Futures Markets: How to Take Advantage of the Selloff

To take advantage of increased volatility in the futures markets Thursday, sell puts on the June SP500 and euro currency futures contracts.
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CHICAGO (TheStreet) -- In early Thursday morning trading action, we are seeing many of the futures markets sharply lower. Some jitters on corporate earnings and renewed fears about the state of Greece's economy and sovereign debt issues appear to be taking their toll on markets this morning. Add to that the continued uncertainty over the fate of Goldman Sachs and the financial reform bill, and you have a recipe for risk aversion. And from what I am seeing, it looks as if investors are doing just that -- shedding risk. When markets see sharp selling such as this, volatility goes up-and therefore option prices typically go up as well. Here are two ways to try to take advantage of the increased volatility this morning:

Sell puts on the June SP500 futures contract.

For investors who feel we are seeing a minor correction, and that the market will resume its uptrend, this is one way to take advantage of the sell-off. Look to sell the May 1100 put option for a premium of 5 points or better. In dollar terms this is equal to $1250. With commissions and fees not exceeding $50 per contract, this would net the investor $1200. This option has 29 days until expiration and expires on May 21. This is a marginable position that carries with it unlimited and substantial risk.

The investor can lose money if forced to liquidate the position due to a margin call or adverse market movement. The investor may also choose to close the position with losses any time prior to expiration without a margin call. An investor must determine his or her own tolerance for risk on a position. The break-even on this position at expiration is 1095.20 on the June futures contract. Below the break-even price, the investor will lose $250 per every point on the June SP futures contract.

The position can potentially profit in two ways. First, if there is a decrease in volatility, the option prices may deflate in which case the option seller may potentially profit. Secondly, if the investor holds the option until expiration and the June SP500 futures contract is above 1100 the investor can earn the maximum profit of $1200. (The premium collected minus commissions and fees.) The investor can also close the position with a possible profit at any time prior to expiration. Selling of options is not suitable for all investors. The risk of loss is substantial. An investor can lose more than the original investment.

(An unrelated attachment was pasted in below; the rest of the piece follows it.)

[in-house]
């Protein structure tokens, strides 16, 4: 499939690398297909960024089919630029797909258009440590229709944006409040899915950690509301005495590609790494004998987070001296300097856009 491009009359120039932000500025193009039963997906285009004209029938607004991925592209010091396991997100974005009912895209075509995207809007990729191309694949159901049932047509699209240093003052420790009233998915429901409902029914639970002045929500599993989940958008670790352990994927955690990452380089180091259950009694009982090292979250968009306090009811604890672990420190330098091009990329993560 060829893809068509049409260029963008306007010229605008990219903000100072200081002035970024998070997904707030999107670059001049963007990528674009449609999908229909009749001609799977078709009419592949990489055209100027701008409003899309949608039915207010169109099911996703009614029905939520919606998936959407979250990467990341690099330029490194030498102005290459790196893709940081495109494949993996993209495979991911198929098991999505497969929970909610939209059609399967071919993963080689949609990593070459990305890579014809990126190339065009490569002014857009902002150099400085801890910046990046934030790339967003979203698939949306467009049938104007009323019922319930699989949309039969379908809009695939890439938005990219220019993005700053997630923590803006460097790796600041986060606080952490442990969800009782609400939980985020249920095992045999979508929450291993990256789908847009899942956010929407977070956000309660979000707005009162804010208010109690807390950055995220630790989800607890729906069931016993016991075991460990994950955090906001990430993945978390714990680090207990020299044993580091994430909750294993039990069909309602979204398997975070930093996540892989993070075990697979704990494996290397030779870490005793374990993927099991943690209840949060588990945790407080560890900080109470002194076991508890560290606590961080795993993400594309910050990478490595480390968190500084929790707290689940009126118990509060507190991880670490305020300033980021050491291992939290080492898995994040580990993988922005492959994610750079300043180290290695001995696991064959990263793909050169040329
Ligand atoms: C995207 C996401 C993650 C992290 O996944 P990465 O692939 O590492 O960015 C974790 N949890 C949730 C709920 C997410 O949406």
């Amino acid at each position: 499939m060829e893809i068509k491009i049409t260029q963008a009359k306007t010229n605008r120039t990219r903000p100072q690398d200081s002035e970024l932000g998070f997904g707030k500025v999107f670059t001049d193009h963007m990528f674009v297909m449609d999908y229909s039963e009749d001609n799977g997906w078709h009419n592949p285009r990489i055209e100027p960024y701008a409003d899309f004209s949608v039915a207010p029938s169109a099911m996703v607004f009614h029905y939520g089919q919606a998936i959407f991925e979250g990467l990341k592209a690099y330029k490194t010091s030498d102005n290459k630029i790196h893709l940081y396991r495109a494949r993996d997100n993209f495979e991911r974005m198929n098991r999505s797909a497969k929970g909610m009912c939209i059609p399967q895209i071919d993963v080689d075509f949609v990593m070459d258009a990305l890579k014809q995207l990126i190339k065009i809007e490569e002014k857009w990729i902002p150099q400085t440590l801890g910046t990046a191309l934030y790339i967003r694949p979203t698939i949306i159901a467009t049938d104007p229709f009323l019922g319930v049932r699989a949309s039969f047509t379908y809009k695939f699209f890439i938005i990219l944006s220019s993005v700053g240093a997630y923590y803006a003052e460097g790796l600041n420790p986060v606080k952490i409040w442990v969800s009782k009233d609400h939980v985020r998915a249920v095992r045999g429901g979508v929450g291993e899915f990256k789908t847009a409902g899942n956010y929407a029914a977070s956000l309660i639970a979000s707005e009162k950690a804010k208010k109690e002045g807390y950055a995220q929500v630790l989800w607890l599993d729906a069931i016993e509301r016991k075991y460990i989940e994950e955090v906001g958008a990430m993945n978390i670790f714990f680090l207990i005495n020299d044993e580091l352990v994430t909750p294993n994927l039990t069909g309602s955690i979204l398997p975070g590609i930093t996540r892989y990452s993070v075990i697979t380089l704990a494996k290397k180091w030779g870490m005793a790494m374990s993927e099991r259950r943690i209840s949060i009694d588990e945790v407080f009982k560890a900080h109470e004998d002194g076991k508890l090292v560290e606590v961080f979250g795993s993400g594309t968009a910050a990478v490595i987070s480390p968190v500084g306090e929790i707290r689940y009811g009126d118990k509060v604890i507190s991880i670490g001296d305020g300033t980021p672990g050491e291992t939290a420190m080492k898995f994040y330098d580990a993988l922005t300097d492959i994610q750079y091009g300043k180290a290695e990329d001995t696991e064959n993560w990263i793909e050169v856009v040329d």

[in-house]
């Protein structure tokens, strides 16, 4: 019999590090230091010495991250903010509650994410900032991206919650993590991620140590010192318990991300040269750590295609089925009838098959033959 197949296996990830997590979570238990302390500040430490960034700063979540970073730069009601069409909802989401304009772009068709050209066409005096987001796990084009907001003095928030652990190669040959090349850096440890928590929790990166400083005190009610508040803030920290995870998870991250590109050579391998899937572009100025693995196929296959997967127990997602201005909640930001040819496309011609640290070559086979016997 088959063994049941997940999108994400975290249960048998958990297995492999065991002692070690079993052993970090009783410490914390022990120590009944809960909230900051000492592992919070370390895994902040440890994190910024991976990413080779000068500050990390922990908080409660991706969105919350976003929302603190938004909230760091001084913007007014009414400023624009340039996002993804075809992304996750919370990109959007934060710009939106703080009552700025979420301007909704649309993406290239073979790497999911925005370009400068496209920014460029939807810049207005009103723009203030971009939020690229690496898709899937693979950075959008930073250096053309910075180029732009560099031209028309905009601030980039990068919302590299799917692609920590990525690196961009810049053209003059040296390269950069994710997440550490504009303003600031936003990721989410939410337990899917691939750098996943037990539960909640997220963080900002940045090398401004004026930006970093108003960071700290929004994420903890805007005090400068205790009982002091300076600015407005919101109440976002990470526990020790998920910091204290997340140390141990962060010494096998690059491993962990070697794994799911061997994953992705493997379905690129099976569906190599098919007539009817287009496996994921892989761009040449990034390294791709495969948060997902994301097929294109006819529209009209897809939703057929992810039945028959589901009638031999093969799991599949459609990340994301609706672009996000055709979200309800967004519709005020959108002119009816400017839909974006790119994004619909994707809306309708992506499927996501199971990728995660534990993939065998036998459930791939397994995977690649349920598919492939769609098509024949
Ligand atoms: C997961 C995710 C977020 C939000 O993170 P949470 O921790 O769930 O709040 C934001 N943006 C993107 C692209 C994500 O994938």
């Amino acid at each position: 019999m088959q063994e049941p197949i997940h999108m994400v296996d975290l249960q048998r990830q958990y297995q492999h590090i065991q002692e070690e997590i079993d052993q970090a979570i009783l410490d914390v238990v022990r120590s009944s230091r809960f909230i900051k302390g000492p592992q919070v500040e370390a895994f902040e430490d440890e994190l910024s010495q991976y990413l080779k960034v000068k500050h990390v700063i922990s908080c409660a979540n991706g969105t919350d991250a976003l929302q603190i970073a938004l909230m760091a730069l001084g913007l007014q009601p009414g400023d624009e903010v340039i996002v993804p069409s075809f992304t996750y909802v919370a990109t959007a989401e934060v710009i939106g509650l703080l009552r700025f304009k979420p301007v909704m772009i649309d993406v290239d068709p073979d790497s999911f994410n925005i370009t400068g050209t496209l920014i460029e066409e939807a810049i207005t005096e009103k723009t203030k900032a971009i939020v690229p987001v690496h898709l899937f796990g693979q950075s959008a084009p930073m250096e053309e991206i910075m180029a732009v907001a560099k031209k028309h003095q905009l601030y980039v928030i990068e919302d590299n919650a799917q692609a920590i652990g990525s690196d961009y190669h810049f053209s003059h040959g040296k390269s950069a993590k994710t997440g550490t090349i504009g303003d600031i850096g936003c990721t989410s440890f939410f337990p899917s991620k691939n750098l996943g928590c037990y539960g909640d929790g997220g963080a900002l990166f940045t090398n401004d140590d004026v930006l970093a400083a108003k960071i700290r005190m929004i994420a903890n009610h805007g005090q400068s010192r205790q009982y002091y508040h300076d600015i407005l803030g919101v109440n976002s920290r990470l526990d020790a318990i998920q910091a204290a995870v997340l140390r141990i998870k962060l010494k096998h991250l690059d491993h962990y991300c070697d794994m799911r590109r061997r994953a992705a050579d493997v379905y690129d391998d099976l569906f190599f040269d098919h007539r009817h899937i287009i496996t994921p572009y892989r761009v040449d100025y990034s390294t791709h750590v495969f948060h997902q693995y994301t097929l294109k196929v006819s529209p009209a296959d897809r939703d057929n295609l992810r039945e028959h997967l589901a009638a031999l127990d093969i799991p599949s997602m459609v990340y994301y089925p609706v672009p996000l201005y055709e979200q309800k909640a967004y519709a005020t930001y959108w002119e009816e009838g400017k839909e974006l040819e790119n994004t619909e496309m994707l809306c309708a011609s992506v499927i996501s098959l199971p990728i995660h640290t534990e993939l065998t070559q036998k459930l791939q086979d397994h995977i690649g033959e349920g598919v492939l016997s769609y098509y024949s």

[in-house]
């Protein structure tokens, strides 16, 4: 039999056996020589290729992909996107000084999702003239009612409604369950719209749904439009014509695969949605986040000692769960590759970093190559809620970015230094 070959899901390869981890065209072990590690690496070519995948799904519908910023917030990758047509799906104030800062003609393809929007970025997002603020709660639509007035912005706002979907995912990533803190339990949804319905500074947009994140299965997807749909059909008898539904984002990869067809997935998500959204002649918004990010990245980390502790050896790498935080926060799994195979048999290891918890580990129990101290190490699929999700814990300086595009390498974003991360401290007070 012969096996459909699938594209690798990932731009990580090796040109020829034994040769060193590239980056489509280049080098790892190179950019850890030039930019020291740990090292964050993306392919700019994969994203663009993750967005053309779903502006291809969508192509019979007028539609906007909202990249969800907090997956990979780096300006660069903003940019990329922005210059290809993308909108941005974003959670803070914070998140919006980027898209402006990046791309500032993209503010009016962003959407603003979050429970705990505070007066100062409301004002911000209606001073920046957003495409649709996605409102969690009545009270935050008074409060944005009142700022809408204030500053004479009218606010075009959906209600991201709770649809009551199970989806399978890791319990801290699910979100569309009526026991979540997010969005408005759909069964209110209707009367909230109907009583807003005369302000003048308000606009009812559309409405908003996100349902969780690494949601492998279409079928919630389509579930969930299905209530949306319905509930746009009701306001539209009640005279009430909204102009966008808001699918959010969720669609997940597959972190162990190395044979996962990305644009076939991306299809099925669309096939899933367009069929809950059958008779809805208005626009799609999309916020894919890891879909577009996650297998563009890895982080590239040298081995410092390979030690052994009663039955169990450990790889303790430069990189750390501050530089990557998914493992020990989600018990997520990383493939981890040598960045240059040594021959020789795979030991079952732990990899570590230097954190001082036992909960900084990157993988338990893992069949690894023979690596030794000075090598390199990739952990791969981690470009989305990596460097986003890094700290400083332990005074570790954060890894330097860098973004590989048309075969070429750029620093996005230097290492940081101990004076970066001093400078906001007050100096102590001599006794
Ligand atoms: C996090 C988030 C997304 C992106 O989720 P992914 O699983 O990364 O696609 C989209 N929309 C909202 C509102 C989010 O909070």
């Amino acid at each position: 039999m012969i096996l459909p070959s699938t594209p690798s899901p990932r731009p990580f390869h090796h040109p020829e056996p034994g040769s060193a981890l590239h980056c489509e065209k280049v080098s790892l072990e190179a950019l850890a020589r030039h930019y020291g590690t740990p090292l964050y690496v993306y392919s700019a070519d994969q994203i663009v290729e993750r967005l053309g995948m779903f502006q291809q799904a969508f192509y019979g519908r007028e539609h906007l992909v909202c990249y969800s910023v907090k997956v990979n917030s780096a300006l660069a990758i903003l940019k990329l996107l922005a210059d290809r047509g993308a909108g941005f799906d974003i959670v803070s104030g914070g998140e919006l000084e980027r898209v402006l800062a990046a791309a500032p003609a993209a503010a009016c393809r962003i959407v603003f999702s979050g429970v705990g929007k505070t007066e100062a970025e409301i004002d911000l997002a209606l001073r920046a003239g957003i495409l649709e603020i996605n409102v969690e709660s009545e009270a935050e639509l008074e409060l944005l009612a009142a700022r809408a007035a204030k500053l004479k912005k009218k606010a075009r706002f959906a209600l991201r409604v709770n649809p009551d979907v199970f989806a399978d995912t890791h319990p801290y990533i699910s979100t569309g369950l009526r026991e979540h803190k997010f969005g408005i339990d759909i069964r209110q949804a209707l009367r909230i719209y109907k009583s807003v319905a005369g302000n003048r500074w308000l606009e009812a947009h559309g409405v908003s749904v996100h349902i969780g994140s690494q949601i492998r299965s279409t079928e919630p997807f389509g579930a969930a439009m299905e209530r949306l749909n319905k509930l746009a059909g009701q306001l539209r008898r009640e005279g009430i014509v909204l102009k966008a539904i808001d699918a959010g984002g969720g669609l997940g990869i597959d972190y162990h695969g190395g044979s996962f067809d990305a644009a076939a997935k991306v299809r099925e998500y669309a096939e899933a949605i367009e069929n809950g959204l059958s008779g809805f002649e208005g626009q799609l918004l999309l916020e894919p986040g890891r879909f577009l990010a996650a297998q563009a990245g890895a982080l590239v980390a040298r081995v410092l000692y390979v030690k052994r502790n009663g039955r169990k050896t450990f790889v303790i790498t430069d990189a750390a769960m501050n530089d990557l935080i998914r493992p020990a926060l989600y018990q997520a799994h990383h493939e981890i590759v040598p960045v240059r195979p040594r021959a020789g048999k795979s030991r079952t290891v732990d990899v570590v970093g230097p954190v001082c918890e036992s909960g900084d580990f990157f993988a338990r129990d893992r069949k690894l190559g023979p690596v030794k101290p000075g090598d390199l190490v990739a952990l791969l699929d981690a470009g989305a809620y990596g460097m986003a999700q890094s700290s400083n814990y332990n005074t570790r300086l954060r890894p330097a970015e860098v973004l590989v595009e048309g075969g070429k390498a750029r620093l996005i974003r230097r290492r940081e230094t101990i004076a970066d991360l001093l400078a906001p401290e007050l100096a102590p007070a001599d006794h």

Sell puts on the June euro currency futures contract.

I recommend selling the June 127 put for a premium of 45 points or better. In dollars this equals $562.50. With commissions and fees not to exceed $50 per contract, the investor would net a credit of $512.50. This option has 43 days until expiration. The expiration date is June 4. This is a marginable position that carries with it unlimited and substantial risk. The investor can lose money if forced to liquidate the position due to a margin call or adverse market movement. The investor may also choose to close the position with losses at any time prior to expiration without a margin call.

The investor must determine his or her own tolerance for risk on a position. The break-even on this position at expiration is 125.59 on the June euro currency futures contract. For every point below the break-even price, the investor will lose $12.50 per point. This position may potentially profit in two ways. First, if there is a decrease in volatility, the option seller may possibly profit if option prices deflate. Secondly, if the investor holds the option until expiration and the June euro currency futures contract is above the strike price of 126 the investor will earn the maximum profit of $512.50 (The premium collected minus commissions and fees.) The investor can also close the position with a possible profit at any time prior to expiration. Selling of options is not suitable for all investors. The risk of loss is substantial. An investor can lose more than the original investment.

-- Written by Matt Zeman in Chicago

Matt Zeman is a principal with Lasalle Futures Group and chief market strategist for Time Means Money.Com.